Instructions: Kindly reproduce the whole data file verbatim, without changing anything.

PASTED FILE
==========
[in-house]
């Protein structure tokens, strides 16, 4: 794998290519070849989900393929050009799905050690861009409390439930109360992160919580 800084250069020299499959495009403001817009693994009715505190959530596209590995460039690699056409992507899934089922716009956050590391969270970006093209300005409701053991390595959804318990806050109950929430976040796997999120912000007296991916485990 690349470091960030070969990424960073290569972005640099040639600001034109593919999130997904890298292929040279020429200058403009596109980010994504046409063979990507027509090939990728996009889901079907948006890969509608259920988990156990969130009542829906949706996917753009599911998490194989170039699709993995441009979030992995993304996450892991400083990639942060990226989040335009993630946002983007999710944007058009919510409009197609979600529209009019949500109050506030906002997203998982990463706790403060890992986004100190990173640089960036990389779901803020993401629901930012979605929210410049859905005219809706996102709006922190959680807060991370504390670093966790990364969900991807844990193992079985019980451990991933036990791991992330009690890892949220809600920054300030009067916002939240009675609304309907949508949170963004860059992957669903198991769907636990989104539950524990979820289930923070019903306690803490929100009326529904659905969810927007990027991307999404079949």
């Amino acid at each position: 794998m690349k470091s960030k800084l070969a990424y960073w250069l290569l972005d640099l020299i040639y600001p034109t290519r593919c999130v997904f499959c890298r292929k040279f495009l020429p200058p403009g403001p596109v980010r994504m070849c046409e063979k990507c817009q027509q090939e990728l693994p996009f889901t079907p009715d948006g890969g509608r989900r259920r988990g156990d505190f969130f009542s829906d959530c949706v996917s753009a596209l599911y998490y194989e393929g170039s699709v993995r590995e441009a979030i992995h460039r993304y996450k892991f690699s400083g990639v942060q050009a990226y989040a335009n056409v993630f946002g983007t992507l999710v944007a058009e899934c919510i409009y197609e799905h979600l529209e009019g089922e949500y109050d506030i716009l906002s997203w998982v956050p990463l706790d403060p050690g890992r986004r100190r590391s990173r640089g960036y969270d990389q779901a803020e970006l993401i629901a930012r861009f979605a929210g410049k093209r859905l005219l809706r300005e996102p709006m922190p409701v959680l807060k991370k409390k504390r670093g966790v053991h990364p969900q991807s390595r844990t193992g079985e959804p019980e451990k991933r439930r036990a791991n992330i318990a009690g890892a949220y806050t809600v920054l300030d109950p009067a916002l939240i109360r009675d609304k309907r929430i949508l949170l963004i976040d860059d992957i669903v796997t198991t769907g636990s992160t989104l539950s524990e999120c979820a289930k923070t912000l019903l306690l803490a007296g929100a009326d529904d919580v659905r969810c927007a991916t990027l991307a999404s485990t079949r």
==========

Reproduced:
[in-house]
């Protein structure tokens, strides 16, 4: 794998290519070849989900393929050009799905050690861009409390439930109360992160919580 800084250069020299499959495009403001817009693994009715505190959530596209590995460039690699056409992507899934089922716009956050590391969270970006093209300005409701053991390595959804318990806050109950929430976040796997999120912000007296991916485990 690349470091960030070969990424960073290569972005640099040639600001034109593919999130997904890298292929040279020429200058403009596109980010994504046409063979990507027509090939990728996009889901079907948006890969509608259920988990156990969130009542829906949706996917753009599911998490194989170039699709993995441009979030992995993304996450892991400083990639942060990226989040335009993630946002983007999710944007058009919510409009197609979600529209009019949500109050506030906002997203998982990463706790403060890992986004100190990173640089960036990389779901803020993401629901930012979605929210410049859905005219809706996102709006922190959680807060991370504390670093966790990364969900991807844990193992079985019980451990991933036990791991992330009690890892949220809600920054300030009067916002939240009675609304309907949508949170963004860059992957669903198991769907636990989104539950524990979820289930923070019903306690803490929100009326529904659905969810927007990027991307999404079949």
């Amino acid at each position: 794998m690349k470091s960030k800084l070969a990424y960073w250069l290569l972005d640099l020299i040639y600001p034109t290519r593919c999130v997904f499959c890298r292929k040279f495009l020429p200058p403009g403001p596109v980010r994504m070849c046409e063979k990507c817009q027509q090939e990728l693994p996009f889901t079907p009715d948006g890969g509608r989900r259920r988990g156990d505190f969130f009542s829906d959530c949706v996917s753009a596209l599911y998490y194989e393929g170039s699709v993995r590995e441009a979030i992995h460039r993304y996450k892991f690699s400083g990639v942060q050009a990226y989040a335009n056409v993630f946002g983007t992507l999710v944007a058009e899934c919510i409009y197609e799905h979600l529209e009019g089922e949500y109050d506030i716009l906002s997203w998982v956050p990463l706790d403060p050690g890992r986004r100190r590391s990173r640089g960036y969270d990389q779901a803020e970006l993401i629901a930012r861009f979605a929210g410049k093209r859905l005219l809706r300005e996102p709006m922190p409701v959680l807060k991370k409390k504390r670093g966790v053991h990364p969900q991807s390595r844990t193992g079985e959804p019980e451990k991933r439930r036990a791991n992330i318990a009690g890892a949220y806050t809600v920054l300030d109950p009067a916002l939240i109360r009675d609304k309907r929430i949508l949170l963004i976040d860059d992957i669903v796997t198991t769907g636990s992160t989104l539950s524990e999120c979820a289930k923070t912000l019903l306690l803490a007296g929100a009326d529904d919580v659905r969810c927007a991916t990027l991307a999404s485990t079949r």